Café Recap: 4th Annual Girlfriend's Guide to Birth

Welcome to a new series here on the blog, the Café Recap. After each Café Monday, we will post a summary of the information discussed on the panel. We hope to better include and inform those who are unable to attend the Café, and to serve as a resource for those who were present but can't quite remember all the details (hello, cute and distracting little babies, we're looking at you!) Please note that the article below is not professional advice. The Motherhood Collective does not claim responsibility or ownership of any of the ideas found below. Please consult with your Care Provider regarding any changes to lifestyle or habits. At The Motherhood Collective we encourage you to take a salad bar approach regarding this and all material. Take what you like. Leave the rest.

Its that time of year again! The 4th Annual Girlfriends' Guide to Birth, will have you laughing until there are tears in your eyes. Sometimes birth books just don't cover everything. If you are pregnant, come and join us for a candid morning filled with stories about birth from mamas you know. If you're not pregnant, join us and share something you wish someone would have told you. Whatever season you are in, the Annual Girlfriends Guide is sure to make you smile.

Our wonderful panelists: Lora Cartrett, Amanda Boywer, Erin Baird, Alisha Meador and our moderator, Lauren Barnes.

We see the movies; gushes of water, rushing to the hospital, followed by screams of pain and then a baby bursting forth. So what’s it really.... like? Lora's was just like the movies. Some didn't break until pushing.

Erin has had every behavior during labor- singing, screaming, bossing others around. Amanda, who is normally a quiet person, was a screamer and just didn't care who could hear or what they thought. With her second she nearly gave birth in the car, and the experience was so quick she found her self still in shock afterwords.

Husbands, wonderful as they are, are often less helpful than we'd hope during labor. Lora's big, burly husband turned into a crying mess, while Alisha's husband (a therapist) was almost too calm. Many husbands offer "advice" that is more or less helpful. A husband telling you how to push, or reminding you that women have been doing this for thousands of years, is not what a laboring woman wants to hear. Some husbands surprise us by being amazingly helpful and involved; moaning along with their wives, massaging, and offering support when needed.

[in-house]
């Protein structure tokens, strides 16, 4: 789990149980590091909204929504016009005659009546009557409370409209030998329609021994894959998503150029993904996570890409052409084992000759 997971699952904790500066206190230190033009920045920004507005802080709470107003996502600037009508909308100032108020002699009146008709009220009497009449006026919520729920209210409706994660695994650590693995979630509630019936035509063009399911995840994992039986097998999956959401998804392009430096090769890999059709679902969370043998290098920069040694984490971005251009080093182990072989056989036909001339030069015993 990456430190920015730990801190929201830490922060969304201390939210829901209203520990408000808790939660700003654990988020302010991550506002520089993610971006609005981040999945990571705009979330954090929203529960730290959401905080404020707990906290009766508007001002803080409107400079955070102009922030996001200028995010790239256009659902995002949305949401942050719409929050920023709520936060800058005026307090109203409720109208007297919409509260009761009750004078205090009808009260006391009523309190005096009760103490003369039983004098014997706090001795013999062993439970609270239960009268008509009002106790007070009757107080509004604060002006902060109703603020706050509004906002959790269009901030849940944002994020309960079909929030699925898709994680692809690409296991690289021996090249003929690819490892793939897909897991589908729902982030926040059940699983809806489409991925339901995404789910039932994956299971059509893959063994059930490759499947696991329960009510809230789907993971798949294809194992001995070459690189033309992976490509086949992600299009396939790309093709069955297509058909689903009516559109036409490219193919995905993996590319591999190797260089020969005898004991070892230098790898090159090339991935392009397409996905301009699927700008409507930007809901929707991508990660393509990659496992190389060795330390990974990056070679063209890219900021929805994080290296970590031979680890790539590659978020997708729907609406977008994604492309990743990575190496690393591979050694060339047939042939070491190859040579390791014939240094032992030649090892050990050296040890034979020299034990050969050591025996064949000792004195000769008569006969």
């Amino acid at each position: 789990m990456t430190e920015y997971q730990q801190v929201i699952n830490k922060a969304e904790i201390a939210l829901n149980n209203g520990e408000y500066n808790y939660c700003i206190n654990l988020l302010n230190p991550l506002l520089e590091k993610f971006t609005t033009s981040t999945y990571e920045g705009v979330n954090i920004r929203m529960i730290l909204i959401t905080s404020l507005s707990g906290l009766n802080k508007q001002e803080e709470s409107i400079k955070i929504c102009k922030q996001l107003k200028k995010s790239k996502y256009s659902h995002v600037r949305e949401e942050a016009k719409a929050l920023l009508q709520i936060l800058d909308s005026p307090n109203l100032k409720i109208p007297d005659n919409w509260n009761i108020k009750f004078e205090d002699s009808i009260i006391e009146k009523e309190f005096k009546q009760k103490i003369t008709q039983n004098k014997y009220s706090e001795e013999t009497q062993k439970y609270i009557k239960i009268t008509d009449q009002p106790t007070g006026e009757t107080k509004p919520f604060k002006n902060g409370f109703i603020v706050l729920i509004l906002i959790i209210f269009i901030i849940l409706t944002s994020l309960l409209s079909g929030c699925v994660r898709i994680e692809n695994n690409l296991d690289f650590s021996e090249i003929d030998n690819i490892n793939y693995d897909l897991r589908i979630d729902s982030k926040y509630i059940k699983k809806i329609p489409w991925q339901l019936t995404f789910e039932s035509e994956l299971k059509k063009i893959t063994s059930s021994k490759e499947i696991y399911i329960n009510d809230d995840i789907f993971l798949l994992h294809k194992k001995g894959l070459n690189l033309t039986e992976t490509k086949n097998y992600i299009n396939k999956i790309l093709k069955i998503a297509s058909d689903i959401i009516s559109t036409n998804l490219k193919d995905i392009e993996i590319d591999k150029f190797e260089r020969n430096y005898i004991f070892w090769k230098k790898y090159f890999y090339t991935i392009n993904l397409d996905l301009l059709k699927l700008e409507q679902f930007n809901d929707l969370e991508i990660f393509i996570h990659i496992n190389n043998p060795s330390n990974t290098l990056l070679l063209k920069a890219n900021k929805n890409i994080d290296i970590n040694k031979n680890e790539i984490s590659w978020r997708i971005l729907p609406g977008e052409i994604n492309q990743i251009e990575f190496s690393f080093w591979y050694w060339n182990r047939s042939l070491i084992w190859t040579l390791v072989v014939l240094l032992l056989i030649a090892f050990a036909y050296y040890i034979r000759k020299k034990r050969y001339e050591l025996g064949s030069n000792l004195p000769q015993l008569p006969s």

Pushing positions: Stirrups are the "traditional" pushing position. For some this is helpful, when grabbing your legs is an impossible acrobatic feat. Some find that squatting or hand and knees is a more comfortable position for others.

Did you try to speed up your labor? Alisha found the shower to be soothing, as well as chanting and a glass of wine to keep her comfortable. Lora's blood pressure kept her in the bed for her first delivery, but with her second she moved and swayed to stay calm. A "peanut" ball is a comfort to some mothers who need to be in bed due to an epidural or other factors.

Pain coping mechanisms employed by our panelists include screaming into a blanket, negotiating with yourself internally, counting through contractions, chanting and listening to the sound of your own voice, and listening to a friend talk aimlessly. Amanda says that being mentally prepared and calm before getting to the hospital helps her.

What does pushing feel like? Our panelists said, "It's kind of like the biggest poop of your life." "You can't push with your legs, you have to push like a poop." "Something's happening, I'm not doing this. It's like the best/worst feeling ever. A painful feel good." "Pushing naturally felt good...with an epidural it's like psychic pushing." "Like reverse vomiting." "Something terrible is happening." Others don't feel the need to push, and feel that it is a much less involuntary process.

Poop during labor is something that many women are terrified about, but by show of hands actually pooping during labor is not especially traumatic. Some are not even aware of the fact, since there is so much going on during labor. Nurses are often excited by a labor poop, as it is generally caused by the head coming through the canal and is a sign of progress.

Did you know where to push? Or did you need direction from your labor team?Alisha and Amanda felt that they knew how to push when they were ready. Trying to push too early, though, does not feel natural. The placenta delivery also requires pushing sometimes. Others hardly notice the placenta delivery, while some find it to be painful to their already-sore bodies.

Our panelists would like to remind soon-to-be new mothers that your first labor does not have to be indicative of your second labor. If things didn't go as planned the first time, the next time it may! Use your previous knowledge and use each birth as a learning experience. It doesn't matter how you became a mom, even though sometimes external pressures make us feel inadequate. Motherhood is more than your birthing experience, and going from pregnancy to motherhood is an amazing accomplishment. Prepare as much as you can, but remember that when it comes down to it birth is out of your control.

We are so thankful to our great panelists and our audience for their participation. This was such a fun cafe, full of hilarious labor jokes and stories!